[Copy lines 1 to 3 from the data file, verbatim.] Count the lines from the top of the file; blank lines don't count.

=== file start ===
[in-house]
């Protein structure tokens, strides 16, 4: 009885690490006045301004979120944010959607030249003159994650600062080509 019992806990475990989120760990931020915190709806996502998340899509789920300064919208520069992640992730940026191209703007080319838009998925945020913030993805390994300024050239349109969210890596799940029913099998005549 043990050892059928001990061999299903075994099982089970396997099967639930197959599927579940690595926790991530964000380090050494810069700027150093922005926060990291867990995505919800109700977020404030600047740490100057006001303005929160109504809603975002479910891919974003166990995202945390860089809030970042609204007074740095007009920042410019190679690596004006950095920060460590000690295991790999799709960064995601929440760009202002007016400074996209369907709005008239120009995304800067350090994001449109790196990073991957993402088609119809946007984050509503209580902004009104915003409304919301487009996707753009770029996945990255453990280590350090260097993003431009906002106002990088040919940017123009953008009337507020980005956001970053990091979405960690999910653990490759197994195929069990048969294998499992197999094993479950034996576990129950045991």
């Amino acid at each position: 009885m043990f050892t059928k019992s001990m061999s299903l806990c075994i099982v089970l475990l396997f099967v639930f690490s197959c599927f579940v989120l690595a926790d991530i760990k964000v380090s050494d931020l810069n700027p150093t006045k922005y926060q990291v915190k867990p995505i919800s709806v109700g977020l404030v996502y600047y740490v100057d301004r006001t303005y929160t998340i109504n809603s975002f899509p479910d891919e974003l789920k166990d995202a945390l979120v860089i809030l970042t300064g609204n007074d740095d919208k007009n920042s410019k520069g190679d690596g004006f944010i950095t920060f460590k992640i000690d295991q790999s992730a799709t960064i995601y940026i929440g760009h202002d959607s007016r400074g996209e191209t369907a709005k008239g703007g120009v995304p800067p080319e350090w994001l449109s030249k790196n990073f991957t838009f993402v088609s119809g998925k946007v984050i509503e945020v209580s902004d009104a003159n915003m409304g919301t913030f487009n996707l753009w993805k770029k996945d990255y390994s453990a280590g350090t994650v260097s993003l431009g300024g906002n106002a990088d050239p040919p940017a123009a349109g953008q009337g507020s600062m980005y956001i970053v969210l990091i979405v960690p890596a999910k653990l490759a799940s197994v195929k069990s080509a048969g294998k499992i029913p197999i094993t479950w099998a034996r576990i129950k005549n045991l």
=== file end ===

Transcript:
[in-house]
């Protein structure tokens, strides 16, 4: 009885690490006045301004979120944010959607030249003159994650600062080509 019992806990475990989120760990931020915190709806996502998340899509789920300064919208520069992640992730940026191209703007080319838009998925945020913030993805390994300024050239349109969210890596799940029913099998005549 043990050892059928001990061999299903075994099982089970396997099967639930197959599927579940690595926790991530964000380090050494810069700027150093922005926060990291867990995505919800109700977020404030600047740490100057006001303005929160109504809603975002479910891919974003166990995202945390860089809030970042609204007074740095007009920042410019190679690596004006950095920060460590000690295991790999799709960064995601929440760009202002007016400074996209369907709005008239120009995304800067350090994001449109790196990073991957993402088609119809946007984050509503209580902004009104915003409304919301487009996707753009770029996945990255453990280590350090260097993003431009906002106002990088040919940017123009953008009337507020980005956001970053990091979405960690999910653990490759197994195929069990048969294998499992197999094993479950034996576990129950045991």
């Amino acid at each position: 009885m043990f050892t059928k019992s001990m061999s299903l806990c075994i099982v089970l475990l396997f099967v639930f690490s197959c599927f579940v989120l690595a926790d991530i760990k964000v380090s050494d931020l810069n700027p150093t006045k922005y926060q990291v915190k867990p995505i919800s709806v109700g977020l404030v996502y600047y740490v100057d301004r006001t303005y929160t998340i109504n809603s975002f899509p479910d891919e974003l789920k166990d995202a945390l979120v860089i809030l970042t300064g609204n007074d740095d919208k007009n920042s410019k520069g190679d690596g004006f944010i950095t920060f460590k992640i000690d295991q790999s992730a799709t960064i995601y940026i929440g760009h202002d959607s007016r400074g996209e191209t369907a709005k008239g703007g120009v995304p800067p080319e350090w994001l449109s030249k790196n990073f991957t838009f993402v088609s119809g998925k946007v984050i509503e945020v209580s902004d009104a003159n915003m409304g919301t913030f487009n996707l753009w993805k770029k996945d990255y390994s453990a280590g350090t994650v260097s993003l431009g300024g906002n106002a990088d050239p040919p940017a123009a349109g953008q009337g507020s600062m980005y956001i970053v969210l990091i979405v960690p890596a999910k653990l490759a799940s197994v195929k069990s080509a048969g294998k499992i029913p197999i094993t479950w099998a034996r576990i129950k005549n045991l």